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Thursday, March 20, 2014

PRINDLE -- A LITTLE WHITE SCHOOL HOUSE


affixed school house sign


Riding along Highway 14 east of the city of Vancouver I happened on this little white school house named Prindle. Tucked into the forest it seemed warm and cozy. I could not tell if the school building was a private residence, a local historical site, or, still, an ongoing school. It definitely was not deserted as the entire grounds and building were in tip-top shape 




school

I had to use a vehicle pull-off on the highway to take a picture of the mutipaned-window facade. I stepped out of my truck -- wobbled across some slick flat rocks and finally was stopped in my tracks by large twisted brambles. 




brambles and school windows


At this point I noticed that the school had a dirt side road. I pulled my small truck out of the pull-off and swung down the road. There were a couple houses down the road. I went down about 200 feet and turned around. This brought me back to the side of the school house where I put on my flashers and took the photo below.





I noticed the school bell was still hanging near one of the entrances while an American flag flew from its pole (as seen in the top photo). Two doors indicated to me that the boys usually lined up at one and the girls the other and a posted bird feeder was between them.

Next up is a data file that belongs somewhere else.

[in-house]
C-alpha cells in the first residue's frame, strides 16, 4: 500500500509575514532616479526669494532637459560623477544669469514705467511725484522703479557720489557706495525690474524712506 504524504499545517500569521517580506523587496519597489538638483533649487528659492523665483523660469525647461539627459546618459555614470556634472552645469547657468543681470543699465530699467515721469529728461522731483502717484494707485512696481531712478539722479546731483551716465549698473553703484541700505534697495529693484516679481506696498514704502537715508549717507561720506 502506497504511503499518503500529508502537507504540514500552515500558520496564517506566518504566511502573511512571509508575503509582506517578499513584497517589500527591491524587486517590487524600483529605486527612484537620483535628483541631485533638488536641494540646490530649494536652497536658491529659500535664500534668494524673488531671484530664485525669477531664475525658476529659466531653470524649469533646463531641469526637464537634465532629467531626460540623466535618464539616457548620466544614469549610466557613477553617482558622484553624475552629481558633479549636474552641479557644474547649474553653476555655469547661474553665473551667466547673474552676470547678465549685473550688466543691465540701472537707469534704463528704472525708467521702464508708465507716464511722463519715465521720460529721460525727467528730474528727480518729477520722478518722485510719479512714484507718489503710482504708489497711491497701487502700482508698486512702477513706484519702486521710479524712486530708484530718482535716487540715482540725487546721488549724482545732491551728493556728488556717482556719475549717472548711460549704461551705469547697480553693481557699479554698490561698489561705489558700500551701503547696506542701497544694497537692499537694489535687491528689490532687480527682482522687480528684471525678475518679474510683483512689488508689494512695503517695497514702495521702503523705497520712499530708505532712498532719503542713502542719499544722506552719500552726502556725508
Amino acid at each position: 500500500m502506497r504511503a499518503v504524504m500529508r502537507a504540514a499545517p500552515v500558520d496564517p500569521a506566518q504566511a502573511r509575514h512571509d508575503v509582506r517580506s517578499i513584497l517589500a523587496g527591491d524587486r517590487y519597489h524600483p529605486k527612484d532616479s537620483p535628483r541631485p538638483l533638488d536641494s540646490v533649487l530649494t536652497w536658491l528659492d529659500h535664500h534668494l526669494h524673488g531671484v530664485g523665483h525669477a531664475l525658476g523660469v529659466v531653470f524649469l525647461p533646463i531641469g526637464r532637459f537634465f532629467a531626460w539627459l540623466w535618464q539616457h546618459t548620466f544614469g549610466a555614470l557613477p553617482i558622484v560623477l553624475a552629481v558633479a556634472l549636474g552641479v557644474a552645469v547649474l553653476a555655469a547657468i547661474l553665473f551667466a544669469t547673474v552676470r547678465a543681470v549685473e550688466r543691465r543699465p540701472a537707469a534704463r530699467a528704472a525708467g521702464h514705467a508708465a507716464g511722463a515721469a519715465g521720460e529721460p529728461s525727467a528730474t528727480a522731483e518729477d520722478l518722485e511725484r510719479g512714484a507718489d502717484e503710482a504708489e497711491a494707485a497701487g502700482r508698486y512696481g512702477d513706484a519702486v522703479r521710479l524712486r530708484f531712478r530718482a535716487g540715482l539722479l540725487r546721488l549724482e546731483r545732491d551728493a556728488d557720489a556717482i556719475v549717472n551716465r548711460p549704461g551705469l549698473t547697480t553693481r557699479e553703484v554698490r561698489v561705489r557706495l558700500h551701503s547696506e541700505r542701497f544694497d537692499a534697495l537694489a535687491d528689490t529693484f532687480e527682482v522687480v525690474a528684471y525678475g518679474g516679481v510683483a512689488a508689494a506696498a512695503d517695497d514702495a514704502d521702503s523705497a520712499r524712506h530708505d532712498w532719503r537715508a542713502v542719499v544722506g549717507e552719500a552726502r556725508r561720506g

The clue to its age was on the school's sign affixed in its gable -- along with the school's name, Prindle, with the date 1912. That would make the age of the school about 98 years old. 

I went home and goggled the school. All the information I could find was that is was located in Skamania County, Washington -- that is was named after a German sailor and that there was a Polish community established nearby in 1870.

Today, this is still a lovely quaint school house with I'm sure many stories.




24 comments:

  1. Always wonder about the stories too with many older structures.

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    1. One Fly -- I think that there are stories floating all over and around structures. Usually is the area has a historical society they attempt to capture some of it. Thanks for the comment -- barbara

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  2. Hmmm, I was sure it was an Amish or Mennonite school but evidently not. I like to think of the children looking out those big windows dreaming and thinking when they are supposed to be doing their times tables.

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    1. Florence -- Oh I can see them now too -- windows were where the pencil sharpener's were located at my elementary school and many times I would go up to the sharpener as I could look out while turning its handle and dream. Perhaps you did the same -- barbara

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  3. What a beautiful building! It would make a charming residence too.

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    1. Vicki -- I knew a few folks that lived in old schoolhouses. This one might even be a residence? thanks for the comment -- barbara

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  4. Is it still used? Wondering because of the satellite dish.